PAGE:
It was not the iPhone.
Why should a $136 million corporate purchase mean more to the world than the latest and greatest phone, the first Apple product to be introduced in the post-Jobs era? Because Red Hat has just stuck a fork in the biggest obstacle to mass use of the cloud, the cost of data storage.
As Glusters CEO Ben Golub explained it to me in an interview after the announcement “Customer data storage needs are growing 40-50% per year, but the cost of proprietary data storage clusters are dropping only 15% per year. Meanwhile, at Fry's, the cost of a 1 terabyte drive is down 90%.”
As a stand-alone company, meanwhile, Gluster lacked the sales and support infrastructure needed to reassure these customers. “With Gluster, and Red Hat, we can deliver many times the performance and availability of what they'd expect at a fraction of the price,” concluded Golub. And he's right.
What's it mean when you have an open source cloud infrastructure with open source data storage? First it means more clouds, and bigger clouds, faster than we might have expected. Second, it means the time when clouds have to compete with one another on cost comes closer.
We're still at what I call the “Oprah” stage of the cloud game. You know, “you get a cloud, and you get a cloud, everybody gets a cloud.” Everyone can claim a cloud strategy, and everyone does. All the big enterprise guys – Oracle, IBM, HP, EMC, etc. – claim to have a cloud strategy. They say they've got cloud handled. But they're not going to be called on that so long as clouds are something for the future.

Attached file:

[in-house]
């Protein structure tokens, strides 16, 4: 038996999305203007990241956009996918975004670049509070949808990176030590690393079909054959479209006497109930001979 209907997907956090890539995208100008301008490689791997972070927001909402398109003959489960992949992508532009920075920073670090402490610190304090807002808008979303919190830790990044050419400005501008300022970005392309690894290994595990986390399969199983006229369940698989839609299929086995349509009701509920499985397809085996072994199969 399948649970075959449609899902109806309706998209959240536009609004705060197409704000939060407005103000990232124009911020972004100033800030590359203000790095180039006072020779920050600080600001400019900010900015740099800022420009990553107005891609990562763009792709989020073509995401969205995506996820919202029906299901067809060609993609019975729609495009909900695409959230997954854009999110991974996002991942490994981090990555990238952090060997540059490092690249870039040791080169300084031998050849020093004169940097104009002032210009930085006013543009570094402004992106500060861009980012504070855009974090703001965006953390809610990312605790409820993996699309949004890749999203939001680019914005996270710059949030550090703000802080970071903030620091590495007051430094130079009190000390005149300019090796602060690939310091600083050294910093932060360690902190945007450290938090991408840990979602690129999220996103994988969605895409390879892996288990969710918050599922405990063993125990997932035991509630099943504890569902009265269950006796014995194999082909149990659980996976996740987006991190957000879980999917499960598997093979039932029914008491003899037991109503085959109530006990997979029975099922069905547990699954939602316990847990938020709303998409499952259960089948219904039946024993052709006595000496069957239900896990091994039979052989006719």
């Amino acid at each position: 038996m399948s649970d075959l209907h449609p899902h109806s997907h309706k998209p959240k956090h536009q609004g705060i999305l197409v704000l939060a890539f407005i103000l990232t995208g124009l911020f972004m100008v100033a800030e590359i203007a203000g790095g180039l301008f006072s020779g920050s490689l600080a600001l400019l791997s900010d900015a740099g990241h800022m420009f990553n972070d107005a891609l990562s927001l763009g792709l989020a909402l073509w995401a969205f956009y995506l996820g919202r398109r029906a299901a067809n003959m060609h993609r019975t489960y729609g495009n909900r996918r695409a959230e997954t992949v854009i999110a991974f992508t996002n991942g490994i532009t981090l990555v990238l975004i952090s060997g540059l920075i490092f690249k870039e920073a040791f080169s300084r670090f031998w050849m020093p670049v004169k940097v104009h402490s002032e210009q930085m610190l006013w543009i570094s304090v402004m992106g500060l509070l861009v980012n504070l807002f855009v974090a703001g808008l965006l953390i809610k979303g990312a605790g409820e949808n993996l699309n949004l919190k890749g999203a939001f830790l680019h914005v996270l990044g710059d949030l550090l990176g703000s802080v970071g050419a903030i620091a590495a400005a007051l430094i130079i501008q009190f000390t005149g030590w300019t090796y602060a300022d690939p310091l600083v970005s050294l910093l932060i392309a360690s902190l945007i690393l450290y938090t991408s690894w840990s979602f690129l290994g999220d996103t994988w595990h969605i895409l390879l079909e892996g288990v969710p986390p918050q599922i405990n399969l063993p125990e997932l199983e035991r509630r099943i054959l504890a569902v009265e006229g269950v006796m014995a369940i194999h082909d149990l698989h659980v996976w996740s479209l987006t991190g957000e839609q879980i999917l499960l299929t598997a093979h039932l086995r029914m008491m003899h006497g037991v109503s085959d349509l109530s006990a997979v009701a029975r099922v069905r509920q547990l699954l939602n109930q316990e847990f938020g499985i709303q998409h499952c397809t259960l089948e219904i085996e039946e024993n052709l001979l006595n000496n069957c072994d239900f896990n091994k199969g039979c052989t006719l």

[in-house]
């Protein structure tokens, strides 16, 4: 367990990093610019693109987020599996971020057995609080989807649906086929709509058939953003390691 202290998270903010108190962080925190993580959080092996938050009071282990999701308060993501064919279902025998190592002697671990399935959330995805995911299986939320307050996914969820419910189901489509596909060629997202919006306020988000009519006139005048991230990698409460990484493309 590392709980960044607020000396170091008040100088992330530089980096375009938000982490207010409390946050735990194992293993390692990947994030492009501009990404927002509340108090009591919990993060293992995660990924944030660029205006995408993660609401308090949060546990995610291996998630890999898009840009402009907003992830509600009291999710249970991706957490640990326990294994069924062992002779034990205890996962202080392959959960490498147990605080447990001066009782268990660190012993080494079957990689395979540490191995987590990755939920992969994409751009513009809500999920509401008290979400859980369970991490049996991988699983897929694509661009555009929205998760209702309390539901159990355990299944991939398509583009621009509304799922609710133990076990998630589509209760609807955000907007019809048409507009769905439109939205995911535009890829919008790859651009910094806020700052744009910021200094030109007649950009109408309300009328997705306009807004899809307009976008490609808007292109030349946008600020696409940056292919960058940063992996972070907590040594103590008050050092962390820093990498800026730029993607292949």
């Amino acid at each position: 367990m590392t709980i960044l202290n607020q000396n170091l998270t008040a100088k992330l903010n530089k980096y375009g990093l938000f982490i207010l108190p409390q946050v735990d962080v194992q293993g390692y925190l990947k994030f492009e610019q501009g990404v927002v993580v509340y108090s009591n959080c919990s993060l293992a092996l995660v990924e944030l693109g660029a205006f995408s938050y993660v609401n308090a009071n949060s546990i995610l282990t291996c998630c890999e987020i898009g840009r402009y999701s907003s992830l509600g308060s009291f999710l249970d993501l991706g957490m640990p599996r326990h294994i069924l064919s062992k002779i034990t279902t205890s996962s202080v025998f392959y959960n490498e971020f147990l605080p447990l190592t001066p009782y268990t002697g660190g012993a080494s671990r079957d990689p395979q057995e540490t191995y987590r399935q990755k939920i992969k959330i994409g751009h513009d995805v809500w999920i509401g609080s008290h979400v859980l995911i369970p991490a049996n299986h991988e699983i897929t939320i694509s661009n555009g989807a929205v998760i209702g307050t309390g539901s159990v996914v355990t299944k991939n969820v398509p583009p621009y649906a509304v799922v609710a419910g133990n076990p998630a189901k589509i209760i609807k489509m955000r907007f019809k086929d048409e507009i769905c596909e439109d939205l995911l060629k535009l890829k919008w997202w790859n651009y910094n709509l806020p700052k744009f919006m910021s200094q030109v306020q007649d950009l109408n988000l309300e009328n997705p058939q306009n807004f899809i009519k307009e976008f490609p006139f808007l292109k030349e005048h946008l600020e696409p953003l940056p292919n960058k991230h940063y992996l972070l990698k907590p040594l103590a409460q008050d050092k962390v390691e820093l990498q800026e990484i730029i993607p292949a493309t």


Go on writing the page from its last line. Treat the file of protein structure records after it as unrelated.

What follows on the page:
Once clouds are ubiquitous – and virtualizing storage as well as servers makes them so – then clouds gain power, clouds gain market share, and clouds start to compete with one another on the basis of cost. People are going to start comparing clouds apples-to-apples, and the cheapest infrastructure is going to win.
This will be very bad for companies that claim to have cloud solutions, but are really just sticking “cloud” on their current products without passing along the savings. It's the best move Red Hat could have made against arch-rival VMWare, because VMWare's EMC parent suddenly turns into an anchor rather than a float. EMC, you see, is in the business of proprietary data storage.
It's also important for consumers, much more important than a new gadget you're going to throw away in a few years. Because now clouds will be able to fulfill their promises, even Apple's cloud, of unlimited free storage of all your stuff, unlimited processing on any idea, at a cost as close to free as possible.
That was the actual dream of open source. It's gotten a lot closer with this deal. And clouds will remain relevant long after the iPhone 5 has gone to the recycler.